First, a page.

David Lister: It’s right to relax concert rules, but try not to get carried away
A founder member of The Independent David Lister joined the paper in 1986 as Assistant Home Editor. He became the paper's arts correspondent in 1988 and is now Arts Editor and writes a column each Saturday. He is a Fellow of the Royal Society of Arts.
Thursday 19 June 2014
Audience etiquette at classical music concerts has often been as fascinating to observe as the concert itself. Don’t clap between movements. Do cough between movements. Indeed, the louder the between-movements cough, the more it signals that the cougher is a music aficionado.
The studiedly radical Bristol Proms has made a determined effort to shake up classical music concert-going and encourage a young, pop audience by abolishing the old etiquette. Clap whenever you like. Have audience interaction, have pop concert-style screens (great – we will actually see the conductor’s face, for once), even have occasional lasers and light shows.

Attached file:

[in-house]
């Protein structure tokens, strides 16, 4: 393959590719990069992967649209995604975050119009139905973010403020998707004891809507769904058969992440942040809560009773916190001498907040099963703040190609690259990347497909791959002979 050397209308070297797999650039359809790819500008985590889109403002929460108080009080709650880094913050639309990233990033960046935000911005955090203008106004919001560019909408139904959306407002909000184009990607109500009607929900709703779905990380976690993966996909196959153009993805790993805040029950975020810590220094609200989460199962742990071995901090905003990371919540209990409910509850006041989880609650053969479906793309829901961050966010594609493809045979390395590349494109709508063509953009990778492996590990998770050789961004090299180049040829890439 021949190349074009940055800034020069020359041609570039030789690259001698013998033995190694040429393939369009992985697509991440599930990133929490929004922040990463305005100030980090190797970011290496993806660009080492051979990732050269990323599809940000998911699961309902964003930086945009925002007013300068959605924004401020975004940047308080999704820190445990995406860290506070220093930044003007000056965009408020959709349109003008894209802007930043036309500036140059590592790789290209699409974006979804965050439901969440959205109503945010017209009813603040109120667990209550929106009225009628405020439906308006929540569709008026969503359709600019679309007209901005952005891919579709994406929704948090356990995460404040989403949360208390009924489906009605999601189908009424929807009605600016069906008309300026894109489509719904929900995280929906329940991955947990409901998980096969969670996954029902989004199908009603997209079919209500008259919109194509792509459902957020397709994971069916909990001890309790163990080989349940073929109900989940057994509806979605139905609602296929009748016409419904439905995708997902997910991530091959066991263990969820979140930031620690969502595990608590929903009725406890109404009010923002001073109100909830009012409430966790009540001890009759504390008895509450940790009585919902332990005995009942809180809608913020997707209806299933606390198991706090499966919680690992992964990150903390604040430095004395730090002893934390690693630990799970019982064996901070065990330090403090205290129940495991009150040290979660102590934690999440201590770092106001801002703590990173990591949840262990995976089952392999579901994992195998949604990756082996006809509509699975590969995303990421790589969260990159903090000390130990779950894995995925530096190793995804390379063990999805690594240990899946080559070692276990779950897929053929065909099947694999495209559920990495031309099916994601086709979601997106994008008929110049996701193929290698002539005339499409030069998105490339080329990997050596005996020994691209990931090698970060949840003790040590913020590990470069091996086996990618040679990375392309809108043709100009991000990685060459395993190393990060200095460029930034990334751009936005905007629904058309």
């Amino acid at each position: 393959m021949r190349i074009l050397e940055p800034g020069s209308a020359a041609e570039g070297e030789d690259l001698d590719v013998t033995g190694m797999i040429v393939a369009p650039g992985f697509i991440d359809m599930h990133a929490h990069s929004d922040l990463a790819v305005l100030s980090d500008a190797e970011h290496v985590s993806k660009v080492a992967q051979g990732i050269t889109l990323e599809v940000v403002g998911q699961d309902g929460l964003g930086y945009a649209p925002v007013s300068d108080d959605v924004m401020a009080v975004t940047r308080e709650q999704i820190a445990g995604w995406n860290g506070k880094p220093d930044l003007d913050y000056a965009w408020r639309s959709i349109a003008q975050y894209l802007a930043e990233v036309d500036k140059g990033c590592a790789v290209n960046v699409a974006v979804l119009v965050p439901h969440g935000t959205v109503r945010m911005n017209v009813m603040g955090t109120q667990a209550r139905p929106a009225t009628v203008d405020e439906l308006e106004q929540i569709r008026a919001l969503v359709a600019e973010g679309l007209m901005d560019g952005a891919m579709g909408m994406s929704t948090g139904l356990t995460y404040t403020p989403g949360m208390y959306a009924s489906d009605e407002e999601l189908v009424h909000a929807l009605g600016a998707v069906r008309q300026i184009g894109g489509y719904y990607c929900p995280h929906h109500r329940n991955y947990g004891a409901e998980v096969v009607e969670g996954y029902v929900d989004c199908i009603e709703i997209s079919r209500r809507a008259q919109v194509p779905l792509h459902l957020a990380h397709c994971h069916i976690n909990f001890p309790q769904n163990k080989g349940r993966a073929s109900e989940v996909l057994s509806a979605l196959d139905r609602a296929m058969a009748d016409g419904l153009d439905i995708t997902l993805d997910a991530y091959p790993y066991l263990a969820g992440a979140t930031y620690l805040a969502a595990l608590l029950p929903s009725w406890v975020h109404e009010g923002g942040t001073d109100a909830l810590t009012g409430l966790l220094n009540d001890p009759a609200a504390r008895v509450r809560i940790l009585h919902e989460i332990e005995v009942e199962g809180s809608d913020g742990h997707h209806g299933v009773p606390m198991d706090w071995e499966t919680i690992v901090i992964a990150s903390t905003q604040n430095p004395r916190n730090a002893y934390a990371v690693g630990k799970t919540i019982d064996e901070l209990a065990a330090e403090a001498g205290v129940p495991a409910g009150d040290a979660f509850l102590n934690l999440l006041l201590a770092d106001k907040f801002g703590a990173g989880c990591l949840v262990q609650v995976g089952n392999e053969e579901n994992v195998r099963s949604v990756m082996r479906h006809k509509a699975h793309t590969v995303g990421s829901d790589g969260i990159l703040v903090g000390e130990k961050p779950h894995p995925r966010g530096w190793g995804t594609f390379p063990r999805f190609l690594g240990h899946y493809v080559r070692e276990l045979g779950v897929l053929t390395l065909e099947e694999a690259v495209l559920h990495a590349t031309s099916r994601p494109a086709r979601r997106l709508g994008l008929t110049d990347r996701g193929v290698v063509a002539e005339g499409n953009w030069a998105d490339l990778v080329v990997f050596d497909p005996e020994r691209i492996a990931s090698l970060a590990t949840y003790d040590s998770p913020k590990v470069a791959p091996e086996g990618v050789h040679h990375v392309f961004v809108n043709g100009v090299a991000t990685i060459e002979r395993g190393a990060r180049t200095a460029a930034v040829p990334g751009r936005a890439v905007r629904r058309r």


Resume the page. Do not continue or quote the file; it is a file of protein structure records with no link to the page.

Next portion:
But even radicals have to rein in their lack of inhibition sometimes. Symphonic crowd-surfing feels a step too far, and a potentially dangerous one at that. Shaking up the concert tradition to encourage new audiences is a much needed change, though. Let people clap if they are enthused. Let’s have big screens. Let’s go further. How good it would be to have conductors talking to the audience and introducing the music. Great art doesn’t have to be enjoyed in silent solemnity.
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